Parking may seem like a “pedestrian” topic (pun intended). However, parking is of increasing importance in metropolitan areas worldwide. On average, motor vehicles are parked 95 per cent of the time. Yet most transport analysis focuses on vehicles when they are moving.

Substantial amounts of land and buildings are set aside to accommodate “immobile” vehicles. In Australia, Brisbane provides 25,633 parking spaces in the CBD, Sydney 28,939 and Melbourne 41,687. In high-demand areas, car parks can cost far more than the vehicle itself.

However, parking is not just an Australian problem. By some estimates, 30,000 square kilometres of land is devoted to parking in Europe and 27,000 km² in the US. This parking takes up a large part of city space, much of it highly valued, centrally located land.

Traditionally, transport planners believed that generous parking allocations provided substantial benefits to users. In reality, excessive parking is known to adversely affect both transport and land use. These impacts, along with recent land-use, socioeconomic and technological trends, are prompting cities to start asking some important questions about parking.

Australian planners must engage with emerging trends to help cities work out the best way to reclaim and repurpose parking space in ways that enhance efficiency and liveability while minimising disruption.

Here we chart likely challenges and opportunities created by these trends over coming decades.

Key trends affecting parking space in cities. Image: author provided.

Land use

All Australian cities have policies to encourage densification, consolidation and infill development in their centres. In conjunction, some cities are setting maximum limits on parking to prevent it taking over valuable inner-city properties.

Transit-oriented development (TOD) has also become popular, at least on paper. This is another form of urban consolidation around transit nodes and corridors. It is known to benefit from high-quality urban design, “walkability”, “cyclability” and a mix of functions.

These developments mean that people who live in CBDs, inner-ring suburbs and near public transport stops will use cars less. Consequently, demand for parking will decrease.

Some non-TOD suburbs are trying to replicate inner-city features as well. For example, some suburban shopping centres have introduced paid parking. This is a significant shift from previous eras, when malls guaranteed ample free parking.

Suburbanites who lack easy public transport access will continue to rely on cars. But rather than driving all the way to a CBD, commuters will increasingly opt for park-and-ride at suburban stations, thereby increasing demand for park-and-ride lots at public transport interchanges. However, excessive capacity might hurt rather than help patronage.


Social trends

In addition to land use, several social trends will affect the need for parking.

First, young people are delaying getting drivers’ licences because driving is culturally less important to them than in previous generations.

Second, people of all ages are moving from outer suburbs to inner cities. For many, this means less driving because walking, cycling and public transport are more convenient in inner cities.

 

inally, the emergence of Uber, Lyft and vehicle-sharing arrangements means that people are not buying cars. Research suggests that each car-sharing vehicle removes nine to 13 individually owned vehicles from the road.

Together, these trends point to a reduced need for parking because there will be fewer cars overall.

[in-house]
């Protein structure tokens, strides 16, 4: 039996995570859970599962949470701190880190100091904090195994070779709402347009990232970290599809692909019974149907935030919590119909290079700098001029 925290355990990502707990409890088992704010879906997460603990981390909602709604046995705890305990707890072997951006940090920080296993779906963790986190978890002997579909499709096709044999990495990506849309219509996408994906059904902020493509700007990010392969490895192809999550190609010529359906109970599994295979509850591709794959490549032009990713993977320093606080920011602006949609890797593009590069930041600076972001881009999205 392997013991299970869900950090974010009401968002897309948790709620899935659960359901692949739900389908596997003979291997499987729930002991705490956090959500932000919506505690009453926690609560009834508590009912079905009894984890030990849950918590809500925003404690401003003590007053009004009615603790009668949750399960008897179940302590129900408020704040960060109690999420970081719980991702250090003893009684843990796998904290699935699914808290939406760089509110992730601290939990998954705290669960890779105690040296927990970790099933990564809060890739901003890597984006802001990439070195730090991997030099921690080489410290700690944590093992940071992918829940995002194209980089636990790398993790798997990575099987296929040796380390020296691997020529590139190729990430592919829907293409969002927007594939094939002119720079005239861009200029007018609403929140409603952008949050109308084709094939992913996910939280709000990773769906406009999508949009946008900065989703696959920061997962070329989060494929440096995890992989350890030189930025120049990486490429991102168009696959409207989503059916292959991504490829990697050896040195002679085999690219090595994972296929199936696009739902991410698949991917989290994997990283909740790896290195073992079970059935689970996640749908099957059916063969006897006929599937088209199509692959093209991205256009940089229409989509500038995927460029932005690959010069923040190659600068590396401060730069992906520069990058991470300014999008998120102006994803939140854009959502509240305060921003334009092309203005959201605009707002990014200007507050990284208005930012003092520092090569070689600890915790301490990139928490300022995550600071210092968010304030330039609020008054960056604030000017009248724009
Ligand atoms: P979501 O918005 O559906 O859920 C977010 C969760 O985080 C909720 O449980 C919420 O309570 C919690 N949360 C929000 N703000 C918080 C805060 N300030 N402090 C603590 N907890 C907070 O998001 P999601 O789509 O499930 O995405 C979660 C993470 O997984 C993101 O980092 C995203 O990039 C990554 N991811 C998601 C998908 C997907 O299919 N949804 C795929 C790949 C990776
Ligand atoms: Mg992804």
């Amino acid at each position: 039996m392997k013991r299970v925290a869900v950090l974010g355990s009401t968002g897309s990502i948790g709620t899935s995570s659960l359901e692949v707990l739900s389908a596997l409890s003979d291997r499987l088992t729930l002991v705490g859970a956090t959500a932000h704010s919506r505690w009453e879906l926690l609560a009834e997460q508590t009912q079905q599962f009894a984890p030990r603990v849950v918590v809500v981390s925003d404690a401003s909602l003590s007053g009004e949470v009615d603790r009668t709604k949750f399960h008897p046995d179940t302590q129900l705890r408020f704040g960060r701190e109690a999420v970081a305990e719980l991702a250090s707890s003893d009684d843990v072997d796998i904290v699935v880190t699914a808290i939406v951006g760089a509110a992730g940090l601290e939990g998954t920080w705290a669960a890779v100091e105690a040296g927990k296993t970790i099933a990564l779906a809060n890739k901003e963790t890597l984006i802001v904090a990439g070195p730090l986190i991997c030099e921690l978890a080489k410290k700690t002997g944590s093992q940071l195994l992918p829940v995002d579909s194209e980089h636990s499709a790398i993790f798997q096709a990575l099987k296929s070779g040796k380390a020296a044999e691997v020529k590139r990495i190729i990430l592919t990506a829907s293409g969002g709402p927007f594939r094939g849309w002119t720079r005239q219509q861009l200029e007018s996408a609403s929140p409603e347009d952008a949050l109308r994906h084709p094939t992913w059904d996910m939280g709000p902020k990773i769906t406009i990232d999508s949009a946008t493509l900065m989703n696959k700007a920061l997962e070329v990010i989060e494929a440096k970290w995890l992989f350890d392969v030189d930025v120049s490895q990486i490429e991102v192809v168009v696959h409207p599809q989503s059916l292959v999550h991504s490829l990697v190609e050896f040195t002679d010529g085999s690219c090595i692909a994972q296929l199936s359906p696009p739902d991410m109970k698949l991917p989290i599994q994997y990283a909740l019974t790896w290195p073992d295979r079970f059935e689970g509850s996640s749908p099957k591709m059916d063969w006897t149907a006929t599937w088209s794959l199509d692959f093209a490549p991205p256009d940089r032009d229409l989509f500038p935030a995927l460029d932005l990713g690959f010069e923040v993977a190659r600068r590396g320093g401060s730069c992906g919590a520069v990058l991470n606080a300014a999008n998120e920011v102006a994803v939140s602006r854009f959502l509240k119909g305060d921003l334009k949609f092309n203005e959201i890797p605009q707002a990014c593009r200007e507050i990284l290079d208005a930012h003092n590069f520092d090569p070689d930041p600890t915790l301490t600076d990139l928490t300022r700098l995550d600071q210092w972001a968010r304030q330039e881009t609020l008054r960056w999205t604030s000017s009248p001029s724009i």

Technology

The importance of technology in parking is rising – paving the way for “smarter” parking.

The emergence of a host of smartphone apps, such as ParkMe, Kerb, ParkHound and ParkWhiz, has begun to reshape the parking landscape. For the first time, users can identify and reserve parking according to price and location before starting their journeys.

Apps also make available a host of car parks that previously went unused – such as spaces in a residential driveway. This is because there was no mechanism for letting people know these were available.

In addition, smart pricing programs, such as SFPark in San Francisco, periodically adjust meter and garage pricing to match demand. This encourages drivers to park in underused areas and garages and reduces demand in overused areas.

The advent of autonomous vehicles promises to have dramatic impacts on transport and land use, including parking.

According to one school of thought, mobility services will own most autonomous vehicles, rather than individuals, due to insurance and liability issues. If this happens, far fewer vehicles and parking spaces will be needed as most will be “in motion” rather than parked most of the time.

More space for people and places

The Tikku (Finnish for ‘stick’), by architect Marco Casagrande, is a house with a footprint of just 2.5x5m, the size of a car parking space. Image: Casagrande Laboratory.

The next decade promises much change as emerging land-use, socioeconomic and technological trends reshape the need for, and use of, parking. Cities will devote less space to parking and more space to people and places.

Parking lanes will likely be repurposed as cycling lanes, shared streets, parklets, community gardens and even housing. Concrete parking lots, and faceless garages will likely be converted to much-needed residential, commercial and light industrial use.

The ConversationBy transforming parking, much urban land can turn from wasteland into vibrant activity space.

Dorina Pojani, Lecturer in Urban Planning, The University of Queensland; Iderlina Mateo-Babiano, Senior Lecturer in Urban Planning, University of Melbourne; Jonathan Corcoran, Professor, School of Earth and Environmental Sciences, The University of Queensland, and Neil Sipe, Professor of Urban and Regional Planning, The University of Queensland

This article was originally published on The Conversation. Read the original article.